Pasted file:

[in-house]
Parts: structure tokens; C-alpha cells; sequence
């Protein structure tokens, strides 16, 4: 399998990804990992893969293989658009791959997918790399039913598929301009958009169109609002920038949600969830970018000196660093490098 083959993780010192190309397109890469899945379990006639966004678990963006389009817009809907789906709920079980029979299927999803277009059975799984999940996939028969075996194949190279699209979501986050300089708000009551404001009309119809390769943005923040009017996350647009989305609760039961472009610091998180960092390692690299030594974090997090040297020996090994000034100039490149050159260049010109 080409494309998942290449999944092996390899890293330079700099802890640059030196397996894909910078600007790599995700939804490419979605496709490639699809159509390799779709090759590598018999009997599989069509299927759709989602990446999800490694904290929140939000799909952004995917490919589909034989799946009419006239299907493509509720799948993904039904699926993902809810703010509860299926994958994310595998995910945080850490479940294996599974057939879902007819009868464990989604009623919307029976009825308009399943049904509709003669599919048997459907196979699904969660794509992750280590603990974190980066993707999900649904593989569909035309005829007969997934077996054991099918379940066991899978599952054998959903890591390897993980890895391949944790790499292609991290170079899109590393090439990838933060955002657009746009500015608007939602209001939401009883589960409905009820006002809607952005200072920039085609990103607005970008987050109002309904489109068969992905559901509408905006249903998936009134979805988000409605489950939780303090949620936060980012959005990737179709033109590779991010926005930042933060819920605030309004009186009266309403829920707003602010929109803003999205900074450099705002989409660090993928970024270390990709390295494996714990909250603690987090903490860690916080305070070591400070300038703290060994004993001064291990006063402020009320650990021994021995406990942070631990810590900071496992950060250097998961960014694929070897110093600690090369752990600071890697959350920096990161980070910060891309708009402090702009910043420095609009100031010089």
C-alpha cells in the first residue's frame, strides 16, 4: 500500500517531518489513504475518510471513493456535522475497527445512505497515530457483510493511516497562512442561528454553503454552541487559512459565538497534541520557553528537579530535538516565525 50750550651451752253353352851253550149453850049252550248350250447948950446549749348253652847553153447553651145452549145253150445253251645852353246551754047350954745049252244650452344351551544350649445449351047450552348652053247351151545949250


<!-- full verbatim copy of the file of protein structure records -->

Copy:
[in-house]
Parts: structure tokens; C-alpha cells; sequence
């Protein structure tokens, strides 16, 4: 399998990804990992893969293989658009791959997918790399039913598929301009958009169109609002920038949600969830970018000196660093490098 083959993780010192190309397109890469899945379990006639966004678990963006389009817009809907789906709920079980029979299927999803277009059975799984999940996939028969075996194949190279699209979501986050300089708000009551404001009309119809390769943005923040009017996350647009989305609760039961472009610091998180960092390692690299030594974090997090040297020996090994000034100039490149050159260049010109 080409494309998942290449999944092996390899890293330079700099802890640059030196397996894909910078600007790599995700939804490419979605496709490639699809159509390799779709090759590598018999009997599989069509299927759709989602990446999800490694904290929140939000799909952004995917490919589909034989799946009419006239299907493509509720799948993904039904699926993902809810703010509860299926994958994310595998995910945080850490479940294996599974057939879902007819009868464990989604009623919307029976009825308009399943049904509709003669599919048997459907196979699904969660794509992750280590603990974190980066993707999900649904593989569909035309005829007969997934077996054991099918379940066991899978599952054998959903890591390897993980890895391949944790790499292609991290170079899109590393090439990838933060955002657009746009500015608007939602209001939401009883589960409905009820006002809607952005200072920039085609990103607005970008987050109002309904489109068969992905559901509408905006249903998936009134979805988000409605489950939780303090949620936060980012959005990737179709033109590779991010926005930042933060819920605030309004009186009266309403829920707003602010929109803003999205900074450099705002989409660090993928970024270390990709390295494996714990909250603690987090903490860690916080305070070591400070300038703290060994004993001064291990006063402020009320650990021994021995406990942070631990810590900071496992950060250097998961960014694929070897110093600690090369752990600071890697959350920096990161980070910060891309708009402090702009910043420095609009100031010089």
C-alpha cells in the first residue's frame, strides 16, 4: 500500500517531518489513504475518510471513493456535522475497527445512505497515530457483510493511516497562512442561528454553503454552541487559512459565538497534541520557553528537579530535538516565525 50750550651451752253353352851253550149453850049252550248350250447948950446549749348253652847553153447553651145452549145253150445253251645852353246551754047350954745049252244650452344351551544350649445449351047450552348652053247351151545949250